According to the Hodgdon website, Pyrodex was introduced to the public in 1976. Invented by Dan Pawlak and Michael Levenson (Wakeman), pyrodex was the first commercially successful black powder substitute sold.
A mixture of sodium benzoate, potassium nitrate, potassium perchlorate, sulfur, carbon and dicyandiamide, the exact formulation of Pyrodex is a trade secret.
Though Pyrodex fouls slightly less than black powder, its main selling point is that it is not classified by the U.S. Department of Transportation Regulations as an explosive. As a result it is can be transported by common carriers without being placarded as explosive as is the case will real black powder.
A press release from the Pyrodex Corporation after "a disastrous acccident" killed the Company President, Dan Pawlak and three others on January 27, 1977 goes into a fair amount of detail to explain that the incident was a "possible very low-order detonation"(Pyrodex Corp). It goes on to say that the damage to the plant was not what one would see with the detonation of a high explosive .
Pyrodex is a little more difficult to ignite than blackpowder but it works well in cap lock guns.
Pyrodex is designed to be loaded on a volume basis using a standand black powder measure. Pound for pound it is more energetic than black powder, the weight of pyrodex needed to duplicate a blackpowder load is 30 percent less, which means more loads per pound. If the powder charge needed is 100 grains, then you will get 70 shots per pound of black powder versus 100 shots per pound of pyrodex.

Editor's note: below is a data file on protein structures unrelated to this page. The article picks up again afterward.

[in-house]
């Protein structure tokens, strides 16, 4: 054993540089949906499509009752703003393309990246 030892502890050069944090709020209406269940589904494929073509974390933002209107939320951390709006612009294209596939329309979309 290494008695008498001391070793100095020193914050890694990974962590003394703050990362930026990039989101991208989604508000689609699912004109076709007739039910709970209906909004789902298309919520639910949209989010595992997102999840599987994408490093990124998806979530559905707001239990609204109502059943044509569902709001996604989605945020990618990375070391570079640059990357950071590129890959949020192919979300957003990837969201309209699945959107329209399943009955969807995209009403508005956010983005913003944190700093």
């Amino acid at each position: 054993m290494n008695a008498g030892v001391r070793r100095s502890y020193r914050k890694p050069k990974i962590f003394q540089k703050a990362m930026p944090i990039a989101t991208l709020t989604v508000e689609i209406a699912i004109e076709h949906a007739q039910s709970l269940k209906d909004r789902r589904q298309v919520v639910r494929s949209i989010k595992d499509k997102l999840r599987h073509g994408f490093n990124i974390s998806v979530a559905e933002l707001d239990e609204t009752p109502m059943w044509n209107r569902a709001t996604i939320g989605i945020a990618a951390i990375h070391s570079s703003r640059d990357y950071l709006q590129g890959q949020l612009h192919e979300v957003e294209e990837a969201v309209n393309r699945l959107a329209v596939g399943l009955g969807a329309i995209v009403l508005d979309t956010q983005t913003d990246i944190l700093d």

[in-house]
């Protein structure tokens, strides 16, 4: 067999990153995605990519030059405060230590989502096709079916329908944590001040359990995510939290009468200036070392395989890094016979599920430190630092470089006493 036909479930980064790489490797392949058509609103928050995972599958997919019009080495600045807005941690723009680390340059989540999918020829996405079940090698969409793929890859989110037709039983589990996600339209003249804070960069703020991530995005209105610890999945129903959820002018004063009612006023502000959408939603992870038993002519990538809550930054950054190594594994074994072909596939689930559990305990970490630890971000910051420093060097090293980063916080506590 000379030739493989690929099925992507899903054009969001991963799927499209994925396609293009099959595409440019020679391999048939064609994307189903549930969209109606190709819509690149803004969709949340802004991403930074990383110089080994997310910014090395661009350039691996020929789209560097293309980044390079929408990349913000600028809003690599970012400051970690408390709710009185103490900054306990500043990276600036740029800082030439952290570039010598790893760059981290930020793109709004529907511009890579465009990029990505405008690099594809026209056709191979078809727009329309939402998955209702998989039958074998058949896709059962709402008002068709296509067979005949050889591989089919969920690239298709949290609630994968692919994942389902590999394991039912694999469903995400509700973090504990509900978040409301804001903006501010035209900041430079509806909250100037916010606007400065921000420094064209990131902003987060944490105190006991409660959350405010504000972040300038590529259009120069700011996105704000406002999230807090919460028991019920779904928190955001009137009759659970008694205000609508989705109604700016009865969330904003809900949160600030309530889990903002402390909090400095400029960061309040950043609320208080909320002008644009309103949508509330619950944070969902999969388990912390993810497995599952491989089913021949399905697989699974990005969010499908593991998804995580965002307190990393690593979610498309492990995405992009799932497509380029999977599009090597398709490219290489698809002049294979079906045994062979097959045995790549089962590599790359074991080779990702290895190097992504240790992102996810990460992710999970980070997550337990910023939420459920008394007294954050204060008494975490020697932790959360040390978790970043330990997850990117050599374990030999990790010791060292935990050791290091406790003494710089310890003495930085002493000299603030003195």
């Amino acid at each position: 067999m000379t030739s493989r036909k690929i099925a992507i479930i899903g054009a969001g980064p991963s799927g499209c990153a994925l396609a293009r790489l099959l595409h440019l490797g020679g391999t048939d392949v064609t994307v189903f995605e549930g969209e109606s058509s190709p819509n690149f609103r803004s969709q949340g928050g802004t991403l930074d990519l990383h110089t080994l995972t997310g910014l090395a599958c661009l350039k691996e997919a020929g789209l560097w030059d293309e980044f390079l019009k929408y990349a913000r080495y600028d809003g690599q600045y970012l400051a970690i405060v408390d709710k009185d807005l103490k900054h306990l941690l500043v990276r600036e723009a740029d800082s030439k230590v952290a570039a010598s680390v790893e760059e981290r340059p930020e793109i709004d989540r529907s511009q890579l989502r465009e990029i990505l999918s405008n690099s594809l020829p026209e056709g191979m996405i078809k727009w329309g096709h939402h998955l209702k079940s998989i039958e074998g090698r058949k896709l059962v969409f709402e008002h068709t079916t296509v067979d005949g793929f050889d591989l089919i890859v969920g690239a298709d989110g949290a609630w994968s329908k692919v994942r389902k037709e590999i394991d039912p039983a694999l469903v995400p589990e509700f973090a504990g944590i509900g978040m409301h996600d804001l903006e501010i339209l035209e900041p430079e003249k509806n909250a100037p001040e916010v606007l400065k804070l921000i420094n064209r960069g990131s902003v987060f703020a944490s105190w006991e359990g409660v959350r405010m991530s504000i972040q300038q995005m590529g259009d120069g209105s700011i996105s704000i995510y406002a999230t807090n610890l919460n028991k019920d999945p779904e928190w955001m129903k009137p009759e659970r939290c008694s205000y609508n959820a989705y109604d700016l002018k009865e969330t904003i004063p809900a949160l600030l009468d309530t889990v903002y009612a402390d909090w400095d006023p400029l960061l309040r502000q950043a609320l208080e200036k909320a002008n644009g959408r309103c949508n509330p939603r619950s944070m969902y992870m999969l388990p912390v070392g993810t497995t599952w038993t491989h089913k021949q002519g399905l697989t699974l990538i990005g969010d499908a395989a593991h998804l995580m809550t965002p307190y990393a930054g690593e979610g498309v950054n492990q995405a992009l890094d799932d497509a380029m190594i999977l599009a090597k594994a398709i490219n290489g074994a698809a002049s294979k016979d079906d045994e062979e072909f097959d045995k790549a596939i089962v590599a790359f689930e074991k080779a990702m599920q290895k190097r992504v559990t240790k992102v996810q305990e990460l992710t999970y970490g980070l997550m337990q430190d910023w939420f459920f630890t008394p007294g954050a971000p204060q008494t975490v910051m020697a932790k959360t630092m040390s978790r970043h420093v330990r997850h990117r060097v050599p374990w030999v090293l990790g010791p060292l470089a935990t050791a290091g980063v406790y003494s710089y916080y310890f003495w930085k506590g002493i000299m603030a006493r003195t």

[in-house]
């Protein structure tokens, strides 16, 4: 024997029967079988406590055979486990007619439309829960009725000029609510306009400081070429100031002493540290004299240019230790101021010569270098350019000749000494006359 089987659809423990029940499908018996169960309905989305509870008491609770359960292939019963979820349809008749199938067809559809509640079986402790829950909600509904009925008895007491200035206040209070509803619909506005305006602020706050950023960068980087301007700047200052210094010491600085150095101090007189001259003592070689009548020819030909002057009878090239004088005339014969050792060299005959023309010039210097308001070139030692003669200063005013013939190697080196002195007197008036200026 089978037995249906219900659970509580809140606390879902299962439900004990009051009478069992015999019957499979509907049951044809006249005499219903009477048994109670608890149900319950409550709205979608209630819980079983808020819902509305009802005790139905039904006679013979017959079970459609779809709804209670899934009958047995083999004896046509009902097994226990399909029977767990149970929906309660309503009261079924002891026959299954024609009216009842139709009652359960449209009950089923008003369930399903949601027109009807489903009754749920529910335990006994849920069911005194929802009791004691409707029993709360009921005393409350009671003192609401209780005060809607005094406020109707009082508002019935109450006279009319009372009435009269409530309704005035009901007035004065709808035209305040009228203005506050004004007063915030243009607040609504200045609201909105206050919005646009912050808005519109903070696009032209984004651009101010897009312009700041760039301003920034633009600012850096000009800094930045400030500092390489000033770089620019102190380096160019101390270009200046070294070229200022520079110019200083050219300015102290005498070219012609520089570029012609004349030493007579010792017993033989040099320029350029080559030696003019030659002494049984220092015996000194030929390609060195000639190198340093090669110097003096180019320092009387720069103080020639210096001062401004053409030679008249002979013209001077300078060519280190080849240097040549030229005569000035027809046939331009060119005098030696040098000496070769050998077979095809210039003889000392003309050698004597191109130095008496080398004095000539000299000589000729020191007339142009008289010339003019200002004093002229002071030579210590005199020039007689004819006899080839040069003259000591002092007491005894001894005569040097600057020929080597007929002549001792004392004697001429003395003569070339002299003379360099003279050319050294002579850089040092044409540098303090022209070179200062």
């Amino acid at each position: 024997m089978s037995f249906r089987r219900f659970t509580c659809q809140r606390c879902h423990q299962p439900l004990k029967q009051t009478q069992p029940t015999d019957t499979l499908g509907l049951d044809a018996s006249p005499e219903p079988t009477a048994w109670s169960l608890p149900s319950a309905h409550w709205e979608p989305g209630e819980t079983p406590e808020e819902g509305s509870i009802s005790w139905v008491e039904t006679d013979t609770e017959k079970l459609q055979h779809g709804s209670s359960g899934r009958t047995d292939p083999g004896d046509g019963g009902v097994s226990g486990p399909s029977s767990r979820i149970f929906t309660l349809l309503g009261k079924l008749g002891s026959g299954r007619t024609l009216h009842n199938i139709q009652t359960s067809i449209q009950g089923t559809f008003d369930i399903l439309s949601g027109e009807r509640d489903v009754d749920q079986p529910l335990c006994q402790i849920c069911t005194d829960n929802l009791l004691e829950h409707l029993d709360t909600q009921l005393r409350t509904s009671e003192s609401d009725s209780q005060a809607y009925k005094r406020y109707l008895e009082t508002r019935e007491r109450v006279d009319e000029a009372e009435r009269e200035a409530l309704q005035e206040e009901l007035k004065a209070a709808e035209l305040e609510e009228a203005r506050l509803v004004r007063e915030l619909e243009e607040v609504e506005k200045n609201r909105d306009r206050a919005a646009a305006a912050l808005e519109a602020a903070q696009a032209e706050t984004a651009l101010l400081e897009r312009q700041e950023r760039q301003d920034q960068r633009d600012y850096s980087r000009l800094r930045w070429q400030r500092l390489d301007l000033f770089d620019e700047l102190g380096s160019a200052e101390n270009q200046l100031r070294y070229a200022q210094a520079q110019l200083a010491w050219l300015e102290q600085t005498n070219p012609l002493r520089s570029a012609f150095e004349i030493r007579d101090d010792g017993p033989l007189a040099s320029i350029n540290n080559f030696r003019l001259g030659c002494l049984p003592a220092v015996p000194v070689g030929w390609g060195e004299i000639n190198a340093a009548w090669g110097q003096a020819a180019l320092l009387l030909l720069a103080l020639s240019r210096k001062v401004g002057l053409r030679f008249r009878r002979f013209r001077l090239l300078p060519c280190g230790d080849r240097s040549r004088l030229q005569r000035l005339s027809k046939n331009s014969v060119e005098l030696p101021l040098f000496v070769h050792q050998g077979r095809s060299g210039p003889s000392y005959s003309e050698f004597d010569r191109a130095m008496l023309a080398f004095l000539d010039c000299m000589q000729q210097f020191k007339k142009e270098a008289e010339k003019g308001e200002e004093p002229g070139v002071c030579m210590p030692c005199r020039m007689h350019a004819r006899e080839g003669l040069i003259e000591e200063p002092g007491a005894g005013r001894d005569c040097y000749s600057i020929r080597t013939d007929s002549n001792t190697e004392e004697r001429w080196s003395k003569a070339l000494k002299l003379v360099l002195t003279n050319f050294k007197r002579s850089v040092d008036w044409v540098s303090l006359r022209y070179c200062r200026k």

Pyrodex in Flintlocks
While it is possible to use pyrodex in Flintlocks by first priming the main charge with 10 grains of black powder, most users of flintlock rifles will opt to used old fashioned black powder.
It is very easy to make blackpowder, it is very hard to make good quality blackpowder.
Explosions and deaths at powder mills were not unknown. The manufacture of black powder especially on a large scale was and still is a dangerous occupation.
It was once a common practice in powder mills to fasten the sheathing boards on these buildings with a single nail at each end so as to allow them come off easily in the event of an explosion. The hope was that the building could then be reassembled after such an incident using the old building materials.
With the increasing popularity of hunting with inline muzzleloaders, a number of other black-powder substitutes have been created in addition to pyrodex. None of these new propellants are appropriate to used in Flintlock and Traditional caplock rifles, pistols and shotguns. These firearms are not designed to withstand the pressure spikes produced by more energetic propellants such as Clear-shot, Triple 7, and Blackhorn 209. So too the new propellants can be difficult to ignite with an old fashioned percussion cap.
Hodgdon Powder Co. "Our History " http://www.hodgdon.com/history.html
Knight, William A. "S/A Pernambuco Powder Factory - The Final Years, 1992 to 2001"
Pyrodex Corp "Four Men Killed at Pyrodex Plant&334; Handloader Mar-Apr 1977 p. 10
Wakeman, Randy randywakeman.com/theProblemsofBlackpowder.htm